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A few long versus many short foraging trips: different foraging strategies of lesser kestrel sexes during breeding
|Authors:||Hernández-Pliego, Jesús; Rodríguez, Carlos ; Bustamante, Javier|
|Citation:||Movement Ecology 5(1): 8 (2017)|
In species with biparental care both members of the breeding pair cooperate to raise the offspring either by assisting each other in every reproductive task or by specializing in different ones. The latter case is known as reproductive role specialization. Raptors are considered one of the most role-specialized groups, but little is known about parental behavior away from the nest. Until the advent of biologgers, avian role specialization was traditionally studied with direct observations at the nest because of the difficulties of following and recording the behavior of free-ranging individuals. In this paper we analyze how the role specialization of the lesser kestrel (Falco naumanni) influences foraging movement patterns throughout the breeding season. We tracked 30 lesser kestrel breeders from two breeding colonies using high-frequency GPS-dataloggers during four consecutive breeding seasons.|
[Results] We found no differences between sexes in lesser kestrel foraging movements early in the breeding season before the formation of the breeding pair. However, we observed sexually distinct foraging movement strategies later in the breeding season once breeding pairs were formed. Lesser kestrel males performed a large number of short foraging trips while females made a few long ones. This maximized the provisioning rate by males to feed their mates and offspring. Meanwhile, lesser kestrel females spent more time at the colony than males in order to defend the nest, incubate the eggs and brood the nestlings. Females also helped their mates to provision the nestling once these had grown and required more food and less protection. Furthermore, lesser kestrels showed a sexual spatial segregation in foraging areas, with males foraging closer to the colony than females.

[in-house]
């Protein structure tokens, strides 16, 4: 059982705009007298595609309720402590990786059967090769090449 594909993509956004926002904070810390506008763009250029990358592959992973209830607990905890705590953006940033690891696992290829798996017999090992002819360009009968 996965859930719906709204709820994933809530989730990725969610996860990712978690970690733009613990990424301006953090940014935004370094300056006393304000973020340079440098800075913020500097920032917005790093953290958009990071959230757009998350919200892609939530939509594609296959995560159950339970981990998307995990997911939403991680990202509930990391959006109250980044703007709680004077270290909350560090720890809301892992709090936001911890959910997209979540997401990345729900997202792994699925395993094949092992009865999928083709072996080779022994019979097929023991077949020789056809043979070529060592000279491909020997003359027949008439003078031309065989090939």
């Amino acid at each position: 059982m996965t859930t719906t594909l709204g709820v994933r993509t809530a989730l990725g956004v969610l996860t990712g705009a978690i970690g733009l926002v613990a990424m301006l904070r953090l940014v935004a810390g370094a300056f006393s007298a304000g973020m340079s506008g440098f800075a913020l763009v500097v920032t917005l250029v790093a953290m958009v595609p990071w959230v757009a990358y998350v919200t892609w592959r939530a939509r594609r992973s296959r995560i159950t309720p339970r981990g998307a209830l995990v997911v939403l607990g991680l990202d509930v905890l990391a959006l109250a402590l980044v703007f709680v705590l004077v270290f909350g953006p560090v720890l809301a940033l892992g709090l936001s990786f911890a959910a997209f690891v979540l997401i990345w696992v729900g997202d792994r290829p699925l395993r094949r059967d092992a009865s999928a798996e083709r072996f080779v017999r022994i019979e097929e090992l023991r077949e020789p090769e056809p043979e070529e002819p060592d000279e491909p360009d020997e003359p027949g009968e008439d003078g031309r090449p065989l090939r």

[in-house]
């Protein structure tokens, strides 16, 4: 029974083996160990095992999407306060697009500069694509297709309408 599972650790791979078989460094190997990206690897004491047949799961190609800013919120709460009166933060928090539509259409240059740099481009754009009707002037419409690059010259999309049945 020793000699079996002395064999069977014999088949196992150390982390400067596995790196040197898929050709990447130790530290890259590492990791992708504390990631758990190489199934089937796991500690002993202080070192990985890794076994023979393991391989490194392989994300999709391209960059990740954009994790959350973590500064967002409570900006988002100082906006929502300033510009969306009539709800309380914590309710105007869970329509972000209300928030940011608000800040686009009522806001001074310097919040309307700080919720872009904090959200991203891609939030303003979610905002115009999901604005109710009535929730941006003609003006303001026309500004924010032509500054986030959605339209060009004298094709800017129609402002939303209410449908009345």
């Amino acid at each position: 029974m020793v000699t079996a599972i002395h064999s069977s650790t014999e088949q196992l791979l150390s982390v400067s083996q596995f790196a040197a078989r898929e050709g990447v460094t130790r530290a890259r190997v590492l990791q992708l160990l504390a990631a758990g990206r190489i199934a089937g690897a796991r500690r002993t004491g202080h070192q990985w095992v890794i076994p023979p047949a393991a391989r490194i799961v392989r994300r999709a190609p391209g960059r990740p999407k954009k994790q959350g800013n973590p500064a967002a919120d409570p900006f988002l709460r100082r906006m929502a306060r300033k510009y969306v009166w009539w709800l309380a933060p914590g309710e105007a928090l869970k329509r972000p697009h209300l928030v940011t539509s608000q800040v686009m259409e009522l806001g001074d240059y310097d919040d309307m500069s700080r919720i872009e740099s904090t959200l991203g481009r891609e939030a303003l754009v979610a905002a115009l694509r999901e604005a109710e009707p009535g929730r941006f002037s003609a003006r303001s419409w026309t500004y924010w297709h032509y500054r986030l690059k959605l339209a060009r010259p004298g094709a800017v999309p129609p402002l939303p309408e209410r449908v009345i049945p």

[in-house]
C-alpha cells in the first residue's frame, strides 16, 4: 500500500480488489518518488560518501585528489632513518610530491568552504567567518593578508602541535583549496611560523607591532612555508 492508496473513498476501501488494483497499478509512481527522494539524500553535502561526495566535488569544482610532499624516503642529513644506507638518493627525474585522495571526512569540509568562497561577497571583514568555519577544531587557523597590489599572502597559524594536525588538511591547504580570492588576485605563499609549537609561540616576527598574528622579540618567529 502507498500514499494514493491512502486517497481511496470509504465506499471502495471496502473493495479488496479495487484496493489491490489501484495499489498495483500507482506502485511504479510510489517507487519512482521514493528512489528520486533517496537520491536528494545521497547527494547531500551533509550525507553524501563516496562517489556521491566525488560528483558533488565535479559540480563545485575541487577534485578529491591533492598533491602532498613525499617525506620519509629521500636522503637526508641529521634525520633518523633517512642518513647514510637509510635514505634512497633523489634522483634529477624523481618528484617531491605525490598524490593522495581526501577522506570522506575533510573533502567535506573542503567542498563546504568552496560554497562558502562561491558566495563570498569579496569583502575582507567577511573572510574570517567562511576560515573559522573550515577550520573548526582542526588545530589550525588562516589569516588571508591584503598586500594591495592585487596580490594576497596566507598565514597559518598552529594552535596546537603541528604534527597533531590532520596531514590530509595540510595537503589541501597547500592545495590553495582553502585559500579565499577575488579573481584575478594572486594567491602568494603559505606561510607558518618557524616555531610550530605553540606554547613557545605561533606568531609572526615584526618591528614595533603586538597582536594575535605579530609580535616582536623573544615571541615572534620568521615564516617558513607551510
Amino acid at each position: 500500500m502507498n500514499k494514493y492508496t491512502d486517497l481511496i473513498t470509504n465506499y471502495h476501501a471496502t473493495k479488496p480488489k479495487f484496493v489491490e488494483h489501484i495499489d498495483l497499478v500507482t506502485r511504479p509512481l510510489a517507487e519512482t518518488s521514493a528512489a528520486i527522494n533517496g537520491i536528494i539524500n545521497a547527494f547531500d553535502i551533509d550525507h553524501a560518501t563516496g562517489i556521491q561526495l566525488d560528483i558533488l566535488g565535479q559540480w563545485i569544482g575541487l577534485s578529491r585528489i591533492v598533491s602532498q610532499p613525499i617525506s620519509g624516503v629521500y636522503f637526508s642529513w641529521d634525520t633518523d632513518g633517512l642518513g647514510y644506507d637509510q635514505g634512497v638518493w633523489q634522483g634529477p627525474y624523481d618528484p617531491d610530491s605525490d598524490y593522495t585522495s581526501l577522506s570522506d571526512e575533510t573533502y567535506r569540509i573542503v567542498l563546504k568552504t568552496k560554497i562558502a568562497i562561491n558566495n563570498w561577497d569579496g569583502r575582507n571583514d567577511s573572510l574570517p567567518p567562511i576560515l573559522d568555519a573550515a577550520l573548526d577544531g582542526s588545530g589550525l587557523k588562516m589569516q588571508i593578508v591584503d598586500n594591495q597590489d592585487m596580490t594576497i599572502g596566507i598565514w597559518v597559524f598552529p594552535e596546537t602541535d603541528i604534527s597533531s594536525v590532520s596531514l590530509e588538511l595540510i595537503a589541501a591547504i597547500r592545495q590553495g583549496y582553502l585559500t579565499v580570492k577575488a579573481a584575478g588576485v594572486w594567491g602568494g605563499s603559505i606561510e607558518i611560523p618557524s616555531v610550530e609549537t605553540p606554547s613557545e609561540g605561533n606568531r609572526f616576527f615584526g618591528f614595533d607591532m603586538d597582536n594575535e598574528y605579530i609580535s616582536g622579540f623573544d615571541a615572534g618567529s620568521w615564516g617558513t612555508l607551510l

[Conclusions] The lesser kestrel responds to changes in energy demand throughout the breeding season with its foraging movement strategy, but in a different way depending on parental sex. The sexual spatial segregation observed is likely to be the result of an adaptive foraging strategy based on role specialization to reduce prey depletion close to the colony and intersexual competition in order to improve breeding success.
|Publisher version (URL):||http://dx.doi.org/10.1186/s40462-017-0100-6|
|Appears in Collections:||(EBD) Artículos|